‘What are you doing?’ he asked the Master.

‘Nothing. I believe the Sild are using the Consolidator’s defences against the surface of Praxilion.’

The Doctor would have rushed to the window again, but the wall of Sild blocked his way. But he could imagine the spectacle well enough. Weapons of awesome destructive potential, raining energy down on the scattered remnants of that once great civilisation.

‘Stop!’ the Doctor shouted, hoping that he was addressing the Sild. ‘The Praxilions have done you no harm! They delivered the Master! You have no reason to punish them further!’

‘We have every reason!’ came back the reply. ‘They delivered a trick!’

‘That was the Master’s own doing – even I didn’t know what he was planning!’

‘Ignorance is no excuse. The bombardments will continue!’

The chamber shook again.

The Doctor reached into his pocket and found the object waiting there. He produced it slowly, allowing all a good chance to see it. Then he tossed the golden sphere from his palm once, as one might a cricket ball, before catching it deftly. ‘This ends now! No more deaths! No more punishment! There’s been enough!’

The Master, his arm still outstretched, eyed the fist-sized sphere. His eyes met the Doctor’s questioningly.

The Doctor nodded. ‘The Red Queen’s sceptre. The Axumillary Orb.’

‘The most concentrated explosive device in history,’ the Master said. ‘How strange, to see it now! The paradoxes of time travel never cease to fascinate.’

‘It’s the same device that the Red Queen used,’ the Doctor confirmed. ‘But earlier in its existence. The Red Queen hadn’t yet learned how to operate it by remote control. But she showed me how to trigger it manually.’ The Doctor rolled the sphere in his fingers.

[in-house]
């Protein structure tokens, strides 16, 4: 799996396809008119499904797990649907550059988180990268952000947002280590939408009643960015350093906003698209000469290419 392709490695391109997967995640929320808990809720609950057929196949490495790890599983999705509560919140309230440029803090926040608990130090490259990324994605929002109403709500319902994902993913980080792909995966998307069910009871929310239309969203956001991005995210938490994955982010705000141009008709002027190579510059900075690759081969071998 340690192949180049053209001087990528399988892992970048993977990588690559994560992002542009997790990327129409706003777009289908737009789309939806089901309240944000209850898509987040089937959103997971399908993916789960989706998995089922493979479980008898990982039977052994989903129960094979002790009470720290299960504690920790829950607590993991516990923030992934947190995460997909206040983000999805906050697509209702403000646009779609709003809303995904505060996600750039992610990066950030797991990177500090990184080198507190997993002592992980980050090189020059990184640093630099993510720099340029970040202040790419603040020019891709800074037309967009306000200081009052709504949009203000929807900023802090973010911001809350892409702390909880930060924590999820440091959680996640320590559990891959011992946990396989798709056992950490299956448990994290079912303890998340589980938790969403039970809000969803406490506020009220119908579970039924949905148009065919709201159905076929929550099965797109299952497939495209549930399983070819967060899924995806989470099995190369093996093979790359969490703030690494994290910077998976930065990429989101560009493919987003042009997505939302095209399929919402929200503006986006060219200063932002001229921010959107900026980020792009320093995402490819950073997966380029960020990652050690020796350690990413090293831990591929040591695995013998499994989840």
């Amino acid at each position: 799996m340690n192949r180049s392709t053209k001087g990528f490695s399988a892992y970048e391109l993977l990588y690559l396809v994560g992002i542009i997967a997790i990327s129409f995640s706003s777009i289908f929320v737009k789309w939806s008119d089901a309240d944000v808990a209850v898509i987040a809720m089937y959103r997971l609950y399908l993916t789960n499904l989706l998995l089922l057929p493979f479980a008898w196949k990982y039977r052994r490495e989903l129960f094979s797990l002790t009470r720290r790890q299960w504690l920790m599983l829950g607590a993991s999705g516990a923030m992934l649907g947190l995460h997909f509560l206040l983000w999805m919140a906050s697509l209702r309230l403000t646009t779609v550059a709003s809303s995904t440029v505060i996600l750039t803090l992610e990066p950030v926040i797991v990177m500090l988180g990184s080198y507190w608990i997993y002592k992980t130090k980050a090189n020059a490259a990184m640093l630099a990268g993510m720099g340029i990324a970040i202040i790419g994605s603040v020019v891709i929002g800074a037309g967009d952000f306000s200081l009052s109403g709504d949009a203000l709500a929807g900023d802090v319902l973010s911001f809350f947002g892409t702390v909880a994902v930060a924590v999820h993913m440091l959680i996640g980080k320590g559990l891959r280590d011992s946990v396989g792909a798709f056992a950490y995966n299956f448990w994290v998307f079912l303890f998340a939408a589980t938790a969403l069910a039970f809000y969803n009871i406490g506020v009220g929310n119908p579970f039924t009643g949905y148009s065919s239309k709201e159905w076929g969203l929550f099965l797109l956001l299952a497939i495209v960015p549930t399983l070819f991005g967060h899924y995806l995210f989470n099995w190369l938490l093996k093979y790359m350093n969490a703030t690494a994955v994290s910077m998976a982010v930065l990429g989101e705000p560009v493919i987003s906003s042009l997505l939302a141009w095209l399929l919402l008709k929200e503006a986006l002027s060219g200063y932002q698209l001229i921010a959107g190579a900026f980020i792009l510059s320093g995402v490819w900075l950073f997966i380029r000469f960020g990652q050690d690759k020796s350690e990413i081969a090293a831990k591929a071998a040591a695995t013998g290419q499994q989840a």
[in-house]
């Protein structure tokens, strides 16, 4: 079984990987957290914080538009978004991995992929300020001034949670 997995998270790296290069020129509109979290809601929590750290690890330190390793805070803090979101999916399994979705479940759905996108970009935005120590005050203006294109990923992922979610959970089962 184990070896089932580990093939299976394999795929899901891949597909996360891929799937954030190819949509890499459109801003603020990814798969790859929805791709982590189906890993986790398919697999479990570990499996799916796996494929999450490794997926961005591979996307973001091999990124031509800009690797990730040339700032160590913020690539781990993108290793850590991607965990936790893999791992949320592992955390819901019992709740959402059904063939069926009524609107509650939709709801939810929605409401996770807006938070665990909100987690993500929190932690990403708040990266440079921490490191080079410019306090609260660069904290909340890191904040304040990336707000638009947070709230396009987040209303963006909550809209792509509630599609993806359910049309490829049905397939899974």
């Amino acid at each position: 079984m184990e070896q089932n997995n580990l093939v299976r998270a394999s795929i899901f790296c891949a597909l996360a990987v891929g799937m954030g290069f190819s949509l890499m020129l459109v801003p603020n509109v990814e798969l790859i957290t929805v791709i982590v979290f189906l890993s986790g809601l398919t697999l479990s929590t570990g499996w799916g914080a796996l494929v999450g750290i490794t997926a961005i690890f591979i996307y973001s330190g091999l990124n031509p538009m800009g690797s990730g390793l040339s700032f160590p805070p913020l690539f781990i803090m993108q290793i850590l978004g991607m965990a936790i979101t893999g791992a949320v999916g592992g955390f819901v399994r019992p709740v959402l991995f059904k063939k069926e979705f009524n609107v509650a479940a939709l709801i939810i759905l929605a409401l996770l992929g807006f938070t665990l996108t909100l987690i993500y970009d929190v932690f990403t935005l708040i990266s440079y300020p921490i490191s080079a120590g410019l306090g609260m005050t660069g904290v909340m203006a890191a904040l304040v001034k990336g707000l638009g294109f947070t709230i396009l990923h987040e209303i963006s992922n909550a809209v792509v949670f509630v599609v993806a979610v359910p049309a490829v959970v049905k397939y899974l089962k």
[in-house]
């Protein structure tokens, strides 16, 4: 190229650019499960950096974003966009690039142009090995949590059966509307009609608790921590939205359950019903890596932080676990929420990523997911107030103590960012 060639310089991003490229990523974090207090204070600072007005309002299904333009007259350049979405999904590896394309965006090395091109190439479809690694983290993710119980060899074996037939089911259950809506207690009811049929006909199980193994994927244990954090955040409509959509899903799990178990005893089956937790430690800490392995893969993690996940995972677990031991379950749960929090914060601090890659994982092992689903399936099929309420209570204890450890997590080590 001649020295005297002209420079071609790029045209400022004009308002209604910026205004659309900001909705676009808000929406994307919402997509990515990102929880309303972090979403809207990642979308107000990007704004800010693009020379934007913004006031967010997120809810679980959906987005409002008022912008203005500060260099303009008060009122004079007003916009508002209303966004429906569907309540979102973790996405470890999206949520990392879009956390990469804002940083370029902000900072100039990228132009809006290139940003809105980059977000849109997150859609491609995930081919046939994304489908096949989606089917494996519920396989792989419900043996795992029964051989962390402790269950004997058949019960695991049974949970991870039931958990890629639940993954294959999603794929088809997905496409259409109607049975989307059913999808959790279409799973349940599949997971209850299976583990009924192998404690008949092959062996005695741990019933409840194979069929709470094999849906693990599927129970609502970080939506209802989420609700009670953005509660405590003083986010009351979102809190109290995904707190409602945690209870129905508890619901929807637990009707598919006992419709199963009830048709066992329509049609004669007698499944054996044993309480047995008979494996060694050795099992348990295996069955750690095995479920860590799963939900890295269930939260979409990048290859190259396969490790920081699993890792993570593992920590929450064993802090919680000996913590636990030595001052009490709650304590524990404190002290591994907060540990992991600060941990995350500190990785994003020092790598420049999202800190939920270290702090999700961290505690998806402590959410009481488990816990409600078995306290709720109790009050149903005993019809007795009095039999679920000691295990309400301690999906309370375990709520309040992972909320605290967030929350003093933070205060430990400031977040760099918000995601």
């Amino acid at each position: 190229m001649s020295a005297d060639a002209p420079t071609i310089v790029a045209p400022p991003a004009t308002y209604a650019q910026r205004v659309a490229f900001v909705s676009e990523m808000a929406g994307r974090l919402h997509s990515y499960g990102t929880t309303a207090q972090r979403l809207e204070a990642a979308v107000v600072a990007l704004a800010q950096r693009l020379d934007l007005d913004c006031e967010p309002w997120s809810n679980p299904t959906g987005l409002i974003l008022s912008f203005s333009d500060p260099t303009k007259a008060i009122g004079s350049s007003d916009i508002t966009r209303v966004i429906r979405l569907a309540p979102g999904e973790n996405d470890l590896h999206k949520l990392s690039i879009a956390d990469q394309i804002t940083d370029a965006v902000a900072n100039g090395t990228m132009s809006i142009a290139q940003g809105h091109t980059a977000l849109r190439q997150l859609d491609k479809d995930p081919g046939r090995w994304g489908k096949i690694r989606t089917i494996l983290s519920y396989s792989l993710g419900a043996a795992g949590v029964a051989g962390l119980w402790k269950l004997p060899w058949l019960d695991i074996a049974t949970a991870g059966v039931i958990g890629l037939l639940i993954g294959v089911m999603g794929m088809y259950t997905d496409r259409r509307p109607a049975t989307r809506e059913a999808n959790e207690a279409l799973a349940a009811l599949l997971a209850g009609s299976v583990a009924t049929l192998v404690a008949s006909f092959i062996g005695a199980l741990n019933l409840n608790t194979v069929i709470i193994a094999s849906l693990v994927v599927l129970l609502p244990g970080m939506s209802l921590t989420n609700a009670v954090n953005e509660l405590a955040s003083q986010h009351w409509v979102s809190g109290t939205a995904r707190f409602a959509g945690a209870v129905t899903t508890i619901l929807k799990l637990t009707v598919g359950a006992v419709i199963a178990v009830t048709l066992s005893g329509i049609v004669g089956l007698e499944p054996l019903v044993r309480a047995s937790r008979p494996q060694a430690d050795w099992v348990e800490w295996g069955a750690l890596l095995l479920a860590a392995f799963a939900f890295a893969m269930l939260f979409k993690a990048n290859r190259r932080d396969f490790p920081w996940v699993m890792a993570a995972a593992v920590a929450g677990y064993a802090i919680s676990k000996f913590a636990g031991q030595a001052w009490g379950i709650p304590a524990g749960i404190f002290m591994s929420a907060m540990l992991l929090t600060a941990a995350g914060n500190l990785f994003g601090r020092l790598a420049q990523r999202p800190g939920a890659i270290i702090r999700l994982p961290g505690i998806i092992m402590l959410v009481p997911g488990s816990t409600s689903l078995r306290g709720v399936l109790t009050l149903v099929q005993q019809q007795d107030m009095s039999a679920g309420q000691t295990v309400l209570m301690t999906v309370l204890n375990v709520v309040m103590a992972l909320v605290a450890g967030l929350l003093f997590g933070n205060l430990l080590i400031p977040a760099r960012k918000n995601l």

The Master’s smile was tight.

‘Would you?’

‘If it meant an end to this butchery.’

‘It would mean an end to you. To both of us. To all of me.’

‘I’m afraid that strikes me as a small price to pay.’ The Doctor paused. ‘But this is an instrument of last resort. The Sild will cease their attacks against Praxilion. You will cease your attacks against the Sild.’

The Master tilted his chin. ‘Sympathy for them, Doctor? After all they’ve done?’

‘There’s no crime in the universe large enough to justify genocide.’

‘Tell that to the Time Lords, who made this ship.’

‘We made a terrible mistake. I’m not about to make a second.’ The chamber clanged again. The Doctor shouted: ‘The attacks will cease! You will obey me!’

The Master nodded appreciatively. ‘I couldn’t have put it better myself.’

The Doctor shuddered. He had held this much power only once or twice in his career. It was not a feeling he much cared for.

‘And you will stop attacking the Sild.’

‘Very well.’ Slowly, the Master lowered his outspread hand, tightening it to a fist as he did so. ‘I believe the point has been made. So what do we have now, Doctor? Stalemate?’

‘I prefer ceasefire.’

A section of the wall of Sild vanished, leaving a scooped-out hollow. Another followed, to the right. A moment later there was a third, to the left. The remaining Sild tumbled and scrambled to fill the voids. There seemed no end to them.

‘You contemptible …’ the Doctor began.